The one, (or something which we discussed in the sphere of quality above), in becoming other, produces its own self, another something. But quantum is different. That which is beyond the limit appears to be infinite, but since it is in unity with quantum which lies outside it, the beyond is also limited and is thus a quantum. The first quantum has reproduced itself, has “repelled itself from itself”. But though it is a quantum, it is not the same quantum, but a greater one, and it is in this sense that quantum must alter. Again, the rest of quantity lies outside it, which again is quantum, and so on to infinity. Quantum is “not simply affirmative limit”, says Hegel, “but a limit which becomes”, and he goes on “… it is now the express character of quantum to impel itself beyond itself and to become other. It consists in undergoing increase and decrease; it is in its own self the externality of the determinateness.” (Ibid.)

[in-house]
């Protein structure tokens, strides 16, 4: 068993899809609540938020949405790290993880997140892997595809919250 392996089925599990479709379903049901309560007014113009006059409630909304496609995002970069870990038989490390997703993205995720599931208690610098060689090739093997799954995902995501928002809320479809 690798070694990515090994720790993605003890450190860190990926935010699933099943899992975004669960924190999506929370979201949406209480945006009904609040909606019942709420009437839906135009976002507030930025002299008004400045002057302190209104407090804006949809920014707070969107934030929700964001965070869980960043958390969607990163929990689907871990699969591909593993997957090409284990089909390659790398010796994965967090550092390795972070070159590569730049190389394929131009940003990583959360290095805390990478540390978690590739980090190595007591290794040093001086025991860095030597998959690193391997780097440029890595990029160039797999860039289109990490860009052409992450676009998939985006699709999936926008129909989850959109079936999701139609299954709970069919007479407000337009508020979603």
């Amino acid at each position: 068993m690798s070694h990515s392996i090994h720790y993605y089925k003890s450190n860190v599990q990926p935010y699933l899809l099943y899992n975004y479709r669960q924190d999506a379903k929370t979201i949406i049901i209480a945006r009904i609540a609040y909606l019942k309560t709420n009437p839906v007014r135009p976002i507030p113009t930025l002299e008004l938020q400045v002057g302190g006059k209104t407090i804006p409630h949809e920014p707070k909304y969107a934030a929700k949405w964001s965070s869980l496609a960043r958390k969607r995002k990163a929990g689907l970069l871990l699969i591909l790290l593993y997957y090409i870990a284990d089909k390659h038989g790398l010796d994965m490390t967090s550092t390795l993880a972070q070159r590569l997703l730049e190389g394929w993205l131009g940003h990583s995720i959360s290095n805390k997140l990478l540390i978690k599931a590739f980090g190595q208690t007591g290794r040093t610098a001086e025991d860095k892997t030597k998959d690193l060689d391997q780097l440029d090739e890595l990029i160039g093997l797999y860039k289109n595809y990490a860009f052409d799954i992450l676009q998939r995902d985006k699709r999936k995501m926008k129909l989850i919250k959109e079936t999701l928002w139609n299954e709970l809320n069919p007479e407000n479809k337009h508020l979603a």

Quantity is not to be thought of as a static amount. It is the infinite unfolding and reproduction of itself from within itself to infinity.

   But for all this quantum is limited, and however many quanta we have, and however it may increase of decrease, the result must be finite. So we are here in the world of the spurious infinite once again, a thought process with which we are all familiar. Hegel demonstrates it with a quote from The Critique of Pure Reason by Emanuel Kant: